Furthermore, job-sharing arrangements may be utilized in which two or more qualifying employees may share a full-time position, thus counting it as a full-time employment provided that the weekly hour requirement is met. However, it must be a shared full-time position, this definition not including combinations of separate part-time positions even if doing so satisfies the hour requirement.

Investment through Regional Centers

While investments as applicable under the E-5 green card may be done through traditional direct investment, investments may also be made through regional centers. The regional center is often seen as the more agreeable option, for designation as such makes some USCIS EB-5 requirements more obtainable. Rather than being required to create ten full-time jobs directly, regional centers can satisfy the job creation requirements by creating ten full-time jobs through direct, indirect or induced means. This grants regional centers the benefit of economic multipliers in creating these jobs. Furthermore, regional centers can also make it easier to pool capital as a result of there being no limitation on the number of EB-5 applicants who can invest in an individual enterprise so long as each of the applicants meets the requirements for job creation. Therefore, if a regional center fits the needs of the organization in question, the option may be an attractive one.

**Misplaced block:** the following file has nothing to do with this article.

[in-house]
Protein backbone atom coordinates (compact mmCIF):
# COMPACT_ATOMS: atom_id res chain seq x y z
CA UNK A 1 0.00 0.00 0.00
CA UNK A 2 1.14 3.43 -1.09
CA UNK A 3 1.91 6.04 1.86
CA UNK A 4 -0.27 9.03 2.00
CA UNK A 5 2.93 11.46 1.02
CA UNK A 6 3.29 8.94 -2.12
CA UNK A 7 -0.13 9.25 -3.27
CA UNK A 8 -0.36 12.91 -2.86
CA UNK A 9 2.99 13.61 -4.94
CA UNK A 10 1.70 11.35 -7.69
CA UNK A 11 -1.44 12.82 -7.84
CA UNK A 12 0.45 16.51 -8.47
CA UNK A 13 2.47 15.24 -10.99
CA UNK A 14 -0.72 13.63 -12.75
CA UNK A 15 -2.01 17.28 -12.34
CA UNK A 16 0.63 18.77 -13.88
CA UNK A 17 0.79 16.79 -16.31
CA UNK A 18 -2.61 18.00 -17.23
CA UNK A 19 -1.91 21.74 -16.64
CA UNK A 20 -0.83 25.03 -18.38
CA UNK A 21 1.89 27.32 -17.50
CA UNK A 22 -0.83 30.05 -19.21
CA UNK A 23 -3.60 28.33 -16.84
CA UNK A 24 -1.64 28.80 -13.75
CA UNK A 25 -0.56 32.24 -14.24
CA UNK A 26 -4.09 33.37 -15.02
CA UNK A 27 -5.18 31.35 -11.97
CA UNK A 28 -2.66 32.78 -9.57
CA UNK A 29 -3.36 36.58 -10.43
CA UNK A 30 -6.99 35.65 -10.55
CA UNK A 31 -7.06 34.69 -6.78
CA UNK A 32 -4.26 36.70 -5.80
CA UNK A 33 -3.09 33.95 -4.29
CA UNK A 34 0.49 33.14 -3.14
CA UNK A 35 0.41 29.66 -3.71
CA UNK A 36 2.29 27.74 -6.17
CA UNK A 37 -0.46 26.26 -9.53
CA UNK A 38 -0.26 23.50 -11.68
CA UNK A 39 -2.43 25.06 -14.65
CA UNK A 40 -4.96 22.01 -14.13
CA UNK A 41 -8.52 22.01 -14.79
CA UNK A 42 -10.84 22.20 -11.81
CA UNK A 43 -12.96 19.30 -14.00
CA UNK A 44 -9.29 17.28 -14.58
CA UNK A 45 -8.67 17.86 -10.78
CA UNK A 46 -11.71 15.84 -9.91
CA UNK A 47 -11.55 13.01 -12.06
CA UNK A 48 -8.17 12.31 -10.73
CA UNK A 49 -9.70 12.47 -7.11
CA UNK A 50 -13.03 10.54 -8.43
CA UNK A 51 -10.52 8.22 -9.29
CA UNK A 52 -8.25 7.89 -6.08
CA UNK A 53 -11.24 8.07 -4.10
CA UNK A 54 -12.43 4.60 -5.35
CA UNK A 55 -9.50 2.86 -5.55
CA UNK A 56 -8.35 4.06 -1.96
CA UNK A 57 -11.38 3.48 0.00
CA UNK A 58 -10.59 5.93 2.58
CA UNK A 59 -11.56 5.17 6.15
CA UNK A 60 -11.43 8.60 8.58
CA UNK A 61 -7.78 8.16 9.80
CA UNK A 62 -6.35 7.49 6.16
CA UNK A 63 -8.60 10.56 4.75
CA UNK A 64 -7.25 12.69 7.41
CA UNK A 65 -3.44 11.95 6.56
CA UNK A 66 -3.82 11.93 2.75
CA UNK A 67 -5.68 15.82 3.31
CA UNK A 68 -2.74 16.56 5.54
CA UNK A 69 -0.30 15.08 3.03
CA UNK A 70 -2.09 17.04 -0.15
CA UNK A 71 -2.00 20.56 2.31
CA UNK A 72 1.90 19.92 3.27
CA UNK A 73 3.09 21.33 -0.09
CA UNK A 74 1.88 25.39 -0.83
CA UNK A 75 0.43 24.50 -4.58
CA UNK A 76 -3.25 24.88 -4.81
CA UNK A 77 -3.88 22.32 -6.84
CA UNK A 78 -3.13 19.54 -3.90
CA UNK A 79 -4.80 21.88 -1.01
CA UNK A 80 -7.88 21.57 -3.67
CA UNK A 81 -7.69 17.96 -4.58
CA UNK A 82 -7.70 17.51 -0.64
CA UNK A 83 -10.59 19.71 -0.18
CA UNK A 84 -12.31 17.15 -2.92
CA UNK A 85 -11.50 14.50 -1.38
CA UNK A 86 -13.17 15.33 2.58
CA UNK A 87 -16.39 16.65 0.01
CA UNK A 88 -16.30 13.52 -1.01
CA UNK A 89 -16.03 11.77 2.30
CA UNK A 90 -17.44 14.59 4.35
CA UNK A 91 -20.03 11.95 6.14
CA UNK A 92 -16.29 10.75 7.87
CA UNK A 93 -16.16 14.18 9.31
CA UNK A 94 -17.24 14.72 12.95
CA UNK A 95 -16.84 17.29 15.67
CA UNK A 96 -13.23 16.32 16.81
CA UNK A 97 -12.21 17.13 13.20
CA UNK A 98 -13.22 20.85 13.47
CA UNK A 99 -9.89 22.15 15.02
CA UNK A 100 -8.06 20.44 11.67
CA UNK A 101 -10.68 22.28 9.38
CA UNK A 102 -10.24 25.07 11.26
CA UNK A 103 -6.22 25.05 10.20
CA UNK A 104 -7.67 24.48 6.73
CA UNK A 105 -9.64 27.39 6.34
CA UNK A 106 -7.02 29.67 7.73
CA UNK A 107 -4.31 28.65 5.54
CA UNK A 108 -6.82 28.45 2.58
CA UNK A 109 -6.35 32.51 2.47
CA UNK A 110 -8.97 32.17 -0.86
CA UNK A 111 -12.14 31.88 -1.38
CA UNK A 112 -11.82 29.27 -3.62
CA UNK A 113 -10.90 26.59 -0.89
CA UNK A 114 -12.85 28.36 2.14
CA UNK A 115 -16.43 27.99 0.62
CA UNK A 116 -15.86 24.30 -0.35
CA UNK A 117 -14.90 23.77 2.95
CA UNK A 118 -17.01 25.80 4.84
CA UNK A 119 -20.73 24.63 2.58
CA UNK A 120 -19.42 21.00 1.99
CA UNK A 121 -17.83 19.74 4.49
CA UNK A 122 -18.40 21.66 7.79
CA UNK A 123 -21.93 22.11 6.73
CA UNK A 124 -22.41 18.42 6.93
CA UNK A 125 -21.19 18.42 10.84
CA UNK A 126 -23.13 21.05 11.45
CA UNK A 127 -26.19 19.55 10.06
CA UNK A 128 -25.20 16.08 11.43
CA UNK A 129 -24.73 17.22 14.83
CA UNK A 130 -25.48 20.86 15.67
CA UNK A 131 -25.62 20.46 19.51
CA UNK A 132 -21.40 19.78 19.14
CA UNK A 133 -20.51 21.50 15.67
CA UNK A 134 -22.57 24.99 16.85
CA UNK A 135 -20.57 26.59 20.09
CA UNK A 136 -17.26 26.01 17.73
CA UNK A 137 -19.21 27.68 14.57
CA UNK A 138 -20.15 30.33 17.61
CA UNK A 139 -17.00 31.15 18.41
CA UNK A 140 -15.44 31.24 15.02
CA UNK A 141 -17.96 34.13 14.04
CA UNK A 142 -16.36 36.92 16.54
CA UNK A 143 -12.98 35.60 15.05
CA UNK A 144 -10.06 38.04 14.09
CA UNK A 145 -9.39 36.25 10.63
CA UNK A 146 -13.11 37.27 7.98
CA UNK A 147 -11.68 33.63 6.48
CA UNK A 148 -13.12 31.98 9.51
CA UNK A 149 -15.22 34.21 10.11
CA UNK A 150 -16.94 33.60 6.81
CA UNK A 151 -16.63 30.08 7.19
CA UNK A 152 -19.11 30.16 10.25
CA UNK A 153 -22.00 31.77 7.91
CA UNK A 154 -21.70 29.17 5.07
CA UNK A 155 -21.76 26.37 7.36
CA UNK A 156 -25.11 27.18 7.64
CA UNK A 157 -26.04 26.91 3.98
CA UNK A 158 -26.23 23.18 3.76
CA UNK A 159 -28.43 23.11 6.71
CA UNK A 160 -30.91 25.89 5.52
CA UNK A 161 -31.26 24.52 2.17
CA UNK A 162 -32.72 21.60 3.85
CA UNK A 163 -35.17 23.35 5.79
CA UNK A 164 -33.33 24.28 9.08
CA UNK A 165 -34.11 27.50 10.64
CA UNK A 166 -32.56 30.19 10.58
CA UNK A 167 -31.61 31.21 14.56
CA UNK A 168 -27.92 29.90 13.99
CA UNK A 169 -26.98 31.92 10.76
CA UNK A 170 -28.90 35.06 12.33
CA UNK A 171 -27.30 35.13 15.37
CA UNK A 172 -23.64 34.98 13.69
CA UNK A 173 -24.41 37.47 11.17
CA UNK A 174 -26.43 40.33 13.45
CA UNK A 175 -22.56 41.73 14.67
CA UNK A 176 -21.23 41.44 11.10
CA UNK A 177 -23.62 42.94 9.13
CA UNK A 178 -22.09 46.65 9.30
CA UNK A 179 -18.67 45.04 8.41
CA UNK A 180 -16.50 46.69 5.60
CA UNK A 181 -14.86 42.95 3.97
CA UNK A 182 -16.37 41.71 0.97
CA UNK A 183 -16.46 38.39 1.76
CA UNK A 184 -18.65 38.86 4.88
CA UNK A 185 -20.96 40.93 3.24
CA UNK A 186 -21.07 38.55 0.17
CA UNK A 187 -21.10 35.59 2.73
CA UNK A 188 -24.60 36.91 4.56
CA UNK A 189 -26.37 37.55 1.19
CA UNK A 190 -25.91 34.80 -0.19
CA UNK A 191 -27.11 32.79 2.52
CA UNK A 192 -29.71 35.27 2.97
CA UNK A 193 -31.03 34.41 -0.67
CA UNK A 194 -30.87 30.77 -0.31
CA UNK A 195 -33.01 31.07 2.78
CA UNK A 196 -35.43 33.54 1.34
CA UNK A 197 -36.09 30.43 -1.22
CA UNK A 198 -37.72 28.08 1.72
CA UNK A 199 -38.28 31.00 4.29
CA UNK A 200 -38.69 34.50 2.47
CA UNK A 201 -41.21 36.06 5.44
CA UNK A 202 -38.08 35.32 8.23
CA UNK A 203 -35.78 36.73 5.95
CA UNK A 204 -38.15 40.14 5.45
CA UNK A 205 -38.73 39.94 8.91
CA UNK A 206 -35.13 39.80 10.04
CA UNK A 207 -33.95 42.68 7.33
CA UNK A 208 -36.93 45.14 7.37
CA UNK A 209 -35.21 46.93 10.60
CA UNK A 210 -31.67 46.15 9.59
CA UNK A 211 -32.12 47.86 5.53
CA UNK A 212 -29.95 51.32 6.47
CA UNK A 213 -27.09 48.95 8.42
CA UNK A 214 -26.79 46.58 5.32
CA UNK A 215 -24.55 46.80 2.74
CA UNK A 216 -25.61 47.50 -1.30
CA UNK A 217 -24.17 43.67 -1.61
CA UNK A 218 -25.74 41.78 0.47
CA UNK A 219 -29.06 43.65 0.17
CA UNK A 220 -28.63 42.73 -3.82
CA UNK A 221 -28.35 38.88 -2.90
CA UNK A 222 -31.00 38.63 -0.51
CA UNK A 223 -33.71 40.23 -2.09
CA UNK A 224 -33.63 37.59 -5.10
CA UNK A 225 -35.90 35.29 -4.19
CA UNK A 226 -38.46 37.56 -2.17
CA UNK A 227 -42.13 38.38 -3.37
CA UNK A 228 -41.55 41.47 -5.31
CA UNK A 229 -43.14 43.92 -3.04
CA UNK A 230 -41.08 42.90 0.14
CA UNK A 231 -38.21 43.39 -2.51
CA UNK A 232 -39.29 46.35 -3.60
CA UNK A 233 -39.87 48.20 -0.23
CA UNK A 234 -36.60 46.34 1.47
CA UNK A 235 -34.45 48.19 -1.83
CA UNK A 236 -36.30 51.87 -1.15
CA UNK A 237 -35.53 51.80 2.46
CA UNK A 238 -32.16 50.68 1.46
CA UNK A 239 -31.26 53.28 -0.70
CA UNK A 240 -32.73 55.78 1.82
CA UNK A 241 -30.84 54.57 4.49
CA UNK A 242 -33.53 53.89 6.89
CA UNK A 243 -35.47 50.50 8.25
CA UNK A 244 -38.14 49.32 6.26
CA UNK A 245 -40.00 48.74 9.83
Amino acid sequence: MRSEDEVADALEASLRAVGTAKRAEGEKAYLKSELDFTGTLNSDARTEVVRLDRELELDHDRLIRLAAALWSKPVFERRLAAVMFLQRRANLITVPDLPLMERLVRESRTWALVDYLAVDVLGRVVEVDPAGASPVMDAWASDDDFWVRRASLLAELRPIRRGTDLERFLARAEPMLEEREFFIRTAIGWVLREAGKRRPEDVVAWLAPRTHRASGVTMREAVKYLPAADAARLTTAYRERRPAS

No special licenses are required so virtually anyone may apply for regional center designation. A regional center may be any economic unit (public or private) involved with the promotion of economic growth, which may include increased export sales, improved regional productivity, job creation and/or increased domestic capital investment within the EB-5 program. Numerous business models are eligible to become EB-5 regional centers, such as governmental agencies, partnerships, corporations or any other existing U.S. commercial organization.